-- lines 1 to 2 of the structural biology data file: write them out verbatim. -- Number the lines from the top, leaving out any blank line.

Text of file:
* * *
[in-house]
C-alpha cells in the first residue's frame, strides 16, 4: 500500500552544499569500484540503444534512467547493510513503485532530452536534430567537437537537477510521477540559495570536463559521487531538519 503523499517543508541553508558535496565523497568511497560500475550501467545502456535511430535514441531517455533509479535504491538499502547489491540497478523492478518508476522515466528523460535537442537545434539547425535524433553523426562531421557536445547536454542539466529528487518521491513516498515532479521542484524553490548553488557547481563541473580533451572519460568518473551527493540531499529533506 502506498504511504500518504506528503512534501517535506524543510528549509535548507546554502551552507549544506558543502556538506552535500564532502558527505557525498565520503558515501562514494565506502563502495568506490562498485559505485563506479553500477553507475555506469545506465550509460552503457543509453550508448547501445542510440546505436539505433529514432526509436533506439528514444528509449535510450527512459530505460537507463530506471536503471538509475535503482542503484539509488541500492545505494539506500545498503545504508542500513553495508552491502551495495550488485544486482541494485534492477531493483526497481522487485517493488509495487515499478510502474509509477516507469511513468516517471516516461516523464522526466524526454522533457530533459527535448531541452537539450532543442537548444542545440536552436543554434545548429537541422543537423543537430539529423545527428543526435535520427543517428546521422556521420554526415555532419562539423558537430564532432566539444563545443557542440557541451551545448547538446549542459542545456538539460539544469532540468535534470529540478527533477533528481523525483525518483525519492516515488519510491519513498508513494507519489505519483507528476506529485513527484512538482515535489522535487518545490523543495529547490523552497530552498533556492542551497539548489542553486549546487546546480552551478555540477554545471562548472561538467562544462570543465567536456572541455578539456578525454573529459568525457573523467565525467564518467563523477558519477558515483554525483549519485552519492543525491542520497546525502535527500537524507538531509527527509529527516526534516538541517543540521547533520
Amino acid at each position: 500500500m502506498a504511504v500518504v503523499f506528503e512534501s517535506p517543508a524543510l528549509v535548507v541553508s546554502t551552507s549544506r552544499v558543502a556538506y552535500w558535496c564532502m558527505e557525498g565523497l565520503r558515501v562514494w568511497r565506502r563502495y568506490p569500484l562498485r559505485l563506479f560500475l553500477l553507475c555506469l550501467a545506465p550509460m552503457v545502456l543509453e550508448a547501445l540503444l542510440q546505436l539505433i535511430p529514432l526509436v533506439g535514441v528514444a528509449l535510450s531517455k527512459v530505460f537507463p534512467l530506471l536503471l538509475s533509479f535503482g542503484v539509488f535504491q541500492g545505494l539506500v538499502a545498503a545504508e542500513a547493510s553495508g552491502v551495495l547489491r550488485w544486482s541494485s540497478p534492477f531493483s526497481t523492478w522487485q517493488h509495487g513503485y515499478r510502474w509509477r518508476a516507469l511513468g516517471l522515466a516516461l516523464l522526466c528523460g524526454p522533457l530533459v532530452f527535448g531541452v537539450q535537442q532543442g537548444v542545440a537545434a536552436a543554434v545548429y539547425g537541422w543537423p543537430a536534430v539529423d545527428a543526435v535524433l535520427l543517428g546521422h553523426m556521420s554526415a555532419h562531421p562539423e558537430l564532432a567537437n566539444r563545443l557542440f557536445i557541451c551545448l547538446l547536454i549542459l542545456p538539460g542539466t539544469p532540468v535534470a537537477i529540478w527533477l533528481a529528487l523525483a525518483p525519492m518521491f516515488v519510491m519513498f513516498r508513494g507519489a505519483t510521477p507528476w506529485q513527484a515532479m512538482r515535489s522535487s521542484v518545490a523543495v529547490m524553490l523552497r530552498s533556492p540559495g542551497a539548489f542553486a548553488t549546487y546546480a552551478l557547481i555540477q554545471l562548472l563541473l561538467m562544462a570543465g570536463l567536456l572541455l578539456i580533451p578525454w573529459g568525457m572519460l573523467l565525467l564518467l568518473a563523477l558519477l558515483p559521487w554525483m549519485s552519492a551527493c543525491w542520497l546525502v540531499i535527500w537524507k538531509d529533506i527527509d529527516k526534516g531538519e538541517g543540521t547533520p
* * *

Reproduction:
[in-house]
C-alpha cells in the first residue's frame, strides 16, 4: 500500500552544499569500484540503444534512467547493510513503485532530452536534430567537437537537477510521477540559495570536463559521487531538519 503523499517543508541553508558535496565523497568511497560500475550501467545502456535511430535514441531517455533509479535504491538499502547489491540497478523492478518508476522515466528523460535537442537545434539547425535524433553523426562531421557536445547536454542539466529528487518521491513516498515532479521542484524553490548553488557547481563541473580533451572519460568518473551527493540531499529533506 502506498504511504500518504506528503512534501517535506524543510528549509535548507546554502551552507549544506558543502556538506552535500564532502558527505557525498565520503558515501562514494565506502563502495568506490562498485559505485563506479553500477553507475555506469545506465550509460552503457543509453550508448547501445542510440546505436539505433529514432526509436533506439528514444528509449535510450527512459530505460537507463530506471536503471538509475535503482542503484539509488541500492545505494539506500545498503545504508542500513553495508552491502551495495550488485544486482541494485534492477531493483526497481522487485517493488509495487515499478510502474509509477516507469511513468516517471516516461516523464522526466524526454522533457530533459527535448531541452537539450532543442537548444542545440536552436543554434545548429537541422543537423543537430539529423545527428543526435535520427543517428546521422556521420554526415555532419562539423558537430564532432566539444563545443557542440557541451551545448547538446549542459542545456538539460539544469532540468535534470529540478527533477533528481523525483525518483525519492516515488519510491519513498508513494507519489505519483507528476506529485513527484512538482515535489522535487518545490523543495529547490523552497530552498533556492542551497539548489542553486549546487546546480552551478555540477554545471562548472561538467562544462570543465567536456572541455578539456578525454573529459568525457573523467565525467564518467563523477558519477558515483554525483549519485552519492543525491542520497546525502535527500537524507538531509527527509529527516526534516538541517543540521547533520